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New hope for pygmy-possums
Friday, 20 April 2012
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A mountain pygmy-possum - Burramys parvus
Image: Australian Alps, Flickr CC-licensed

Mt Buller’s Mountain Pygmy-possums have had some rare good news following the success of an emergency action to save the isolated population from extinction caused by declining genetic diversity.

A team from the University of Melbourne, Department of Sustainability and Environment (DSE) and an independent expert (Dean Heinze) took the action to genetically rescue a population of one of Australia’s rarest marsupials, the threatened Mountain Pygmy-possum (Burramys parvus) that has been isolated on Mt Buller for over 10,000 years.

DSE scientist Ian Mansergh said “The team translocated six male Mountain Pygmy-possums from the genetically healthy wild population at Mt Hotham and temporarily releasing them at Mt Buller to breed with the local females in the wild, with the aim of improving the genetic health of the population.”

Andrew Weeks from the Department of Genetics and Bio21 Institute, University of Melbourne said “The action was necessary because the number of Mountain Pygmy-possums at Mt Buller had rapidly declined since 1996 to be only about 30 genetically impoverished animals in 2009. More concerning was that our research showed that as few as two or three males were successfully mating with females each year, contributing further to genetic depletion.”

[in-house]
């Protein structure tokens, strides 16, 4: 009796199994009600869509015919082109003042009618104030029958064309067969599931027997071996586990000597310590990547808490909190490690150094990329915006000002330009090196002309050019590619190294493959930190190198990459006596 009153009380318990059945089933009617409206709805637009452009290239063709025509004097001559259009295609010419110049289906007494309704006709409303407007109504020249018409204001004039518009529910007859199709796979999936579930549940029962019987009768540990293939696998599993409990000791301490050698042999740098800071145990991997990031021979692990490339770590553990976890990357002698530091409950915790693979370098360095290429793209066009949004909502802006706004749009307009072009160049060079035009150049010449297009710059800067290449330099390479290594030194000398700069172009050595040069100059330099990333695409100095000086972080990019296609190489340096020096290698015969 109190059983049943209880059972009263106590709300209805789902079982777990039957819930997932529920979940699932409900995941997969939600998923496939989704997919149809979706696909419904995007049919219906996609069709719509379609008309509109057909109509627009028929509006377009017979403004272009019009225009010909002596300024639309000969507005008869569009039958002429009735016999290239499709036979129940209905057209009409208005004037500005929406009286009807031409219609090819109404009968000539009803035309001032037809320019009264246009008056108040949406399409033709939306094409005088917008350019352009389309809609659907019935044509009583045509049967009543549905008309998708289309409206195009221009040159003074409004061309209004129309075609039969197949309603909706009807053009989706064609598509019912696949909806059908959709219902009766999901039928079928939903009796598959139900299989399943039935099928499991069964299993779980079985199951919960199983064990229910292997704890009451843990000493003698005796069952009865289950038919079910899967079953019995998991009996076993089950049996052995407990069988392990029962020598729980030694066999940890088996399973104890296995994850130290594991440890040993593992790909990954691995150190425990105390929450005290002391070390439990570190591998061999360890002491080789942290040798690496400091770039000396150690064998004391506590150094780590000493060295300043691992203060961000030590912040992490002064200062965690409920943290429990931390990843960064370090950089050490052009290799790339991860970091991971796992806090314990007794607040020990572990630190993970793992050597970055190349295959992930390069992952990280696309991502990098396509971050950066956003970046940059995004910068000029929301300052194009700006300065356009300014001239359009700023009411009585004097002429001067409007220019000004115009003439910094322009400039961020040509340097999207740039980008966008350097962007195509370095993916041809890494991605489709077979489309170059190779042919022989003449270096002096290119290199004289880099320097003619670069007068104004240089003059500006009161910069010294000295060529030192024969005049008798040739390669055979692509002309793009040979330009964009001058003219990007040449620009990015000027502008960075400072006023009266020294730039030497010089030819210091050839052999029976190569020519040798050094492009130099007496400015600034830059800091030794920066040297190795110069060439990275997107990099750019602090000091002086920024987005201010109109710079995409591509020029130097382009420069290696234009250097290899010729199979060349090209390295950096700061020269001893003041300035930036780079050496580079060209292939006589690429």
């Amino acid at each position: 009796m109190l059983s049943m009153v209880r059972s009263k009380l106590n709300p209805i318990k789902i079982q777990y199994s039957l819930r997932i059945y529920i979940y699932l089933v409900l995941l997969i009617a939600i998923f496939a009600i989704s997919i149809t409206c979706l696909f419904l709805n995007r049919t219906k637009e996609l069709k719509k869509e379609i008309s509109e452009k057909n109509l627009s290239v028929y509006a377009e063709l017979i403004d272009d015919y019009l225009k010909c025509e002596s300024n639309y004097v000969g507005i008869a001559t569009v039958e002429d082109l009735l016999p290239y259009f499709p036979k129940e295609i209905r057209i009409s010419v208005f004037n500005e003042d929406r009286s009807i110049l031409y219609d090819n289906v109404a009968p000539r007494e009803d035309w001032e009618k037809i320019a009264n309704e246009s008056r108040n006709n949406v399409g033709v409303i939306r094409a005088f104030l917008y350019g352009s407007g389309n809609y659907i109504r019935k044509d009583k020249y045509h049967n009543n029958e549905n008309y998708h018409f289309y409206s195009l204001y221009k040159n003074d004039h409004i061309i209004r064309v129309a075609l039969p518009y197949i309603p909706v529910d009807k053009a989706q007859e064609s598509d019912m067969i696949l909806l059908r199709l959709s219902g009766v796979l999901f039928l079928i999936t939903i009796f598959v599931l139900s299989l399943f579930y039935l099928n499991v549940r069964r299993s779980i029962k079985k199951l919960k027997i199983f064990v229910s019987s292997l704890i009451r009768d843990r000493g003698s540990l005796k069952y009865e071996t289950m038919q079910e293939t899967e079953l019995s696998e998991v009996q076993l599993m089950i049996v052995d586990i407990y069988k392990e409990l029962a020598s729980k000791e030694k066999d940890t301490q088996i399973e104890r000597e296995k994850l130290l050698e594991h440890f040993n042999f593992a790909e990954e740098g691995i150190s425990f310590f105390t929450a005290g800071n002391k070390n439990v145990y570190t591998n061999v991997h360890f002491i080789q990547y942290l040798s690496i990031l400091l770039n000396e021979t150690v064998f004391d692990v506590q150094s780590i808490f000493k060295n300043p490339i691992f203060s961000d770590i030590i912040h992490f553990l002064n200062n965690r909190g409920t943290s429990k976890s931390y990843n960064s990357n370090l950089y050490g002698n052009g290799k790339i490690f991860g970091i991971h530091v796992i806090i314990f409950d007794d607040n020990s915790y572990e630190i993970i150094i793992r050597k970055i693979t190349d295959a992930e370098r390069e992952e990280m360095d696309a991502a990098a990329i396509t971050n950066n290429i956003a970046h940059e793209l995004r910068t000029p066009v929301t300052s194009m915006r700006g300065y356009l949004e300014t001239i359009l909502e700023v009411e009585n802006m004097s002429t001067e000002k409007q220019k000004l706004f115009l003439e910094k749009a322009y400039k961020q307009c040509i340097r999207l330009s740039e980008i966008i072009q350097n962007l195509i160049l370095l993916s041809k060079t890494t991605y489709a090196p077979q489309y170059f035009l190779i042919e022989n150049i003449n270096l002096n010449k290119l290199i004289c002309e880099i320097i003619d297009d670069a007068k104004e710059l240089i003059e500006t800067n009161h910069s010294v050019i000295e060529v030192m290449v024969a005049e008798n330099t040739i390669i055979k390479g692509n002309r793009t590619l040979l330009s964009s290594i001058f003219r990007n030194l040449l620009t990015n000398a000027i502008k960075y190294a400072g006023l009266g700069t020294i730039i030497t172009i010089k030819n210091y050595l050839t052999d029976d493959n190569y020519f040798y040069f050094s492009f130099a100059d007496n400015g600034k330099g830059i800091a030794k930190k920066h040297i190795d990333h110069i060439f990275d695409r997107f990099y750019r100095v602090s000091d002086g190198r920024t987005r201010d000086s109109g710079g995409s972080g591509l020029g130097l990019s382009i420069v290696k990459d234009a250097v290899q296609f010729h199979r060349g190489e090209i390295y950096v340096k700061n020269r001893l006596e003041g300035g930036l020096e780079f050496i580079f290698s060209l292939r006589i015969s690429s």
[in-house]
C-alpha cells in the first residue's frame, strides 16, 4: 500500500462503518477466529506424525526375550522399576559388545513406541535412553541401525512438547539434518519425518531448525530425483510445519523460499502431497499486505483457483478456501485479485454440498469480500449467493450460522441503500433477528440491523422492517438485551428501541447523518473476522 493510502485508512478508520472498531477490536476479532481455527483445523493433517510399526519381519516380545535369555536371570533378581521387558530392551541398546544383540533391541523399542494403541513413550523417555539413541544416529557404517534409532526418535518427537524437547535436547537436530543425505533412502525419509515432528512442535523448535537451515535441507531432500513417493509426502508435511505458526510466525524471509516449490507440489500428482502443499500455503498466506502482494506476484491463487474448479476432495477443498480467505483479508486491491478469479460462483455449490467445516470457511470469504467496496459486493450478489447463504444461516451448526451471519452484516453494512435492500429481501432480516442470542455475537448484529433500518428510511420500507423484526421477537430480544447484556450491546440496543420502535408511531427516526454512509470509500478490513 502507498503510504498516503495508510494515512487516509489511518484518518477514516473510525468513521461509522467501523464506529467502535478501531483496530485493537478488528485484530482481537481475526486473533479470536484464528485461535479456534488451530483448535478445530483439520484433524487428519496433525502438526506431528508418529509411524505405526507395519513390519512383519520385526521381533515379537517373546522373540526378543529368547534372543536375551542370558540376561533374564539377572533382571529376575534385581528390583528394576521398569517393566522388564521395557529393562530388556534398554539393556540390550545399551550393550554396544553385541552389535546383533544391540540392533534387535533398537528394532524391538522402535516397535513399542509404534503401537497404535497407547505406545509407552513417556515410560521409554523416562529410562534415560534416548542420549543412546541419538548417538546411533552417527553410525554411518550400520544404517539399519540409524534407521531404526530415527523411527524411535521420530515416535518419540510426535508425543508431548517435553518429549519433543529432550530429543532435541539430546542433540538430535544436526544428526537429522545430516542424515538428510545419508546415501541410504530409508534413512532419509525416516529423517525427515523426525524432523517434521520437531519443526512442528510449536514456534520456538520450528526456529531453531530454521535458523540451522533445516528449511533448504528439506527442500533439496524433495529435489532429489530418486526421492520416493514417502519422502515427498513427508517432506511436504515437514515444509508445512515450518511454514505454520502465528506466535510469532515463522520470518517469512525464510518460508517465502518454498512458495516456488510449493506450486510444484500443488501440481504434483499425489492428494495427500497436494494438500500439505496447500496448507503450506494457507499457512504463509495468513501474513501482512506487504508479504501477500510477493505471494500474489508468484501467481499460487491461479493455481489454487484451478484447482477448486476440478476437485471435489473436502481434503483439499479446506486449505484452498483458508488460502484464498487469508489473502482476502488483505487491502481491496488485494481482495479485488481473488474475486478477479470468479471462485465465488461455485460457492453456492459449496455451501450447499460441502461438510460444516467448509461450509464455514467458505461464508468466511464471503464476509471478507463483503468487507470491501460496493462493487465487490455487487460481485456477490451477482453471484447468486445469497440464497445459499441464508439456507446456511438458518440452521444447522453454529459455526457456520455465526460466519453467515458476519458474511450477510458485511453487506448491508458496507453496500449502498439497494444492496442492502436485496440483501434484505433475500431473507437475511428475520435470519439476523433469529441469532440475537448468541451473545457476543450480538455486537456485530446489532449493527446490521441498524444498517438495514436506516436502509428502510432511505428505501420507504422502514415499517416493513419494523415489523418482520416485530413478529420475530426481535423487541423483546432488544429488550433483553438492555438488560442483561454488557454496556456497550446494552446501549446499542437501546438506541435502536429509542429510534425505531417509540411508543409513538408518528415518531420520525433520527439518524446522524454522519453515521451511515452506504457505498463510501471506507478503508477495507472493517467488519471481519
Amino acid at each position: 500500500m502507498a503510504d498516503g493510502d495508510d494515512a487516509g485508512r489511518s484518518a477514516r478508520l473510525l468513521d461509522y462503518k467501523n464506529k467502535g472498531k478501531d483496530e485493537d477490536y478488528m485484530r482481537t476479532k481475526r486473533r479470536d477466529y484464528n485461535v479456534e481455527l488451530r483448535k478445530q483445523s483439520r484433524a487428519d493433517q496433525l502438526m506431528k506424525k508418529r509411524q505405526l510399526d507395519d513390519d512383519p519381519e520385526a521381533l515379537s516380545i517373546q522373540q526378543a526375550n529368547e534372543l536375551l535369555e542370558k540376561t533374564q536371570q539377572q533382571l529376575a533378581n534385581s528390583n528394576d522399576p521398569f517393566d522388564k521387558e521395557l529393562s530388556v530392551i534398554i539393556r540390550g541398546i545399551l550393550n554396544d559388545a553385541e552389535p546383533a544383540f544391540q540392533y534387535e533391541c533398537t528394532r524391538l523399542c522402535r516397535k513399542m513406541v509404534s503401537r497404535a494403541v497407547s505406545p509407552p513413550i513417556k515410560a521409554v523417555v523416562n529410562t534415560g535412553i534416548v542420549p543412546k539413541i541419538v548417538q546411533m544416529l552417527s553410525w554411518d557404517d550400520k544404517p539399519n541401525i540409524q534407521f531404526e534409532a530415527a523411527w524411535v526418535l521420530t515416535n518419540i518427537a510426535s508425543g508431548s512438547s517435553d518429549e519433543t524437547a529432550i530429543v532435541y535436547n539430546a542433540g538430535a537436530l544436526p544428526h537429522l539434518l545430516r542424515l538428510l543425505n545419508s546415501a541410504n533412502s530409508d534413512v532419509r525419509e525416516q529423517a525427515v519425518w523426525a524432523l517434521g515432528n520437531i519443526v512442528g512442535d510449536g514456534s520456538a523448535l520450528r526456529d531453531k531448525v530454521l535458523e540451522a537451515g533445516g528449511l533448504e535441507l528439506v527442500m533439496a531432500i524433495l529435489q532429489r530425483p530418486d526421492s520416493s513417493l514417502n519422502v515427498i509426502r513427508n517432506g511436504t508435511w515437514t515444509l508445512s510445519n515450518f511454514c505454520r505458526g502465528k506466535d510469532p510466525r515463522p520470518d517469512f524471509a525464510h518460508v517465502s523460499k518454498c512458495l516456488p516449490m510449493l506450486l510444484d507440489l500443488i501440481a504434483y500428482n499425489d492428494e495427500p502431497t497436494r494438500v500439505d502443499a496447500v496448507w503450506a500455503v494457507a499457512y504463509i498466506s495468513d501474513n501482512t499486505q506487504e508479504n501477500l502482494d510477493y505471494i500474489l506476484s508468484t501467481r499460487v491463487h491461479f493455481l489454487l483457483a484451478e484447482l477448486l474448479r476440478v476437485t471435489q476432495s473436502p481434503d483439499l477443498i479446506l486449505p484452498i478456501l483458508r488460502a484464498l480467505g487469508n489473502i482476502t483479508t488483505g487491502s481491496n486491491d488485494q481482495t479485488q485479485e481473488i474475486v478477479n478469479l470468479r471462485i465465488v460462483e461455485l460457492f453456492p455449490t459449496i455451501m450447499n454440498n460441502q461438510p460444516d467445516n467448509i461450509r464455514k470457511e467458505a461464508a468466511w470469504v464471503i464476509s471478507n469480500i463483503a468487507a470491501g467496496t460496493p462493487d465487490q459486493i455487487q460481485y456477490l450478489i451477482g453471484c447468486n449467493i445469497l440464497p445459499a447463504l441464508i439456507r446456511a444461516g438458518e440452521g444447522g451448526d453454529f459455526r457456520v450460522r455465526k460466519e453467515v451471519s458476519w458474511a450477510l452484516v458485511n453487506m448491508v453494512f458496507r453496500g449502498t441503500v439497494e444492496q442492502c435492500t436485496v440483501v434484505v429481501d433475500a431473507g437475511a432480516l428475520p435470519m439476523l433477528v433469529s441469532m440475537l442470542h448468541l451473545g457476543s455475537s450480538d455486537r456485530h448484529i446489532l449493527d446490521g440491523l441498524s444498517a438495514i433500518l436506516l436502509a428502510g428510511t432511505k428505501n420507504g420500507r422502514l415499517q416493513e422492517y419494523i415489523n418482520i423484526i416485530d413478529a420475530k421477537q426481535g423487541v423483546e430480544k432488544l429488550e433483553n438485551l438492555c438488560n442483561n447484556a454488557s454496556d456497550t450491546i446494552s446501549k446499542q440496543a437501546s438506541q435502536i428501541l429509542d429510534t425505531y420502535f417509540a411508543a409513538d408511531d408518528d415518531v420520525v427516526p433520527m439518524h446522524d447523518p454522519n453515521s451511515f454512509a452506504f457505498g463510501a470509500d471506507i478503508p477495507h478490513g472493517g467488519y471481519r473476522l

“The first translocation in October 2010, proved that cross breeding in the wild could succeed and a subsequent translocation was undertaken in September 2011 prior to the beginning of the breeding season.  In January 2012, we captured 16 independent juvenile Mountain Pygmy-possums at Mt Buller and confirmed that eight of these were hybrids. The team also found that two hybrids from the previous breeding season had survived winter to breeding age,” Dr Weeks said.

“These hybrid juveniles have a mother from Mt Buller and father from Mt Hotham and are genetically more robust than pure Mt Buller animals. To have half of the juveniles from a breeding season identified as hybrids is confirmation that the action improved the genetic diversity of the Mt Buller population in the wild.”

“While it is a tough decision to move wild individuals from any threatened species, the success of this action is good news for the health of the Mt Buller Pygmy-possum population.”

Independent expert Dean Heinze said “We are in the first stages of preventing genetic extinction of the Mt Buller population and it’s unlikely we’ll need to do any further translocations in the near future, however we will continue to monitor the situation and make decisions accordingly. If nature takes the course we expect – there will be more hybrid Pygmy-possums on Mt Buller in the coming years with a much brighter future.”

Editor's Note: Original news release can be found here.
 

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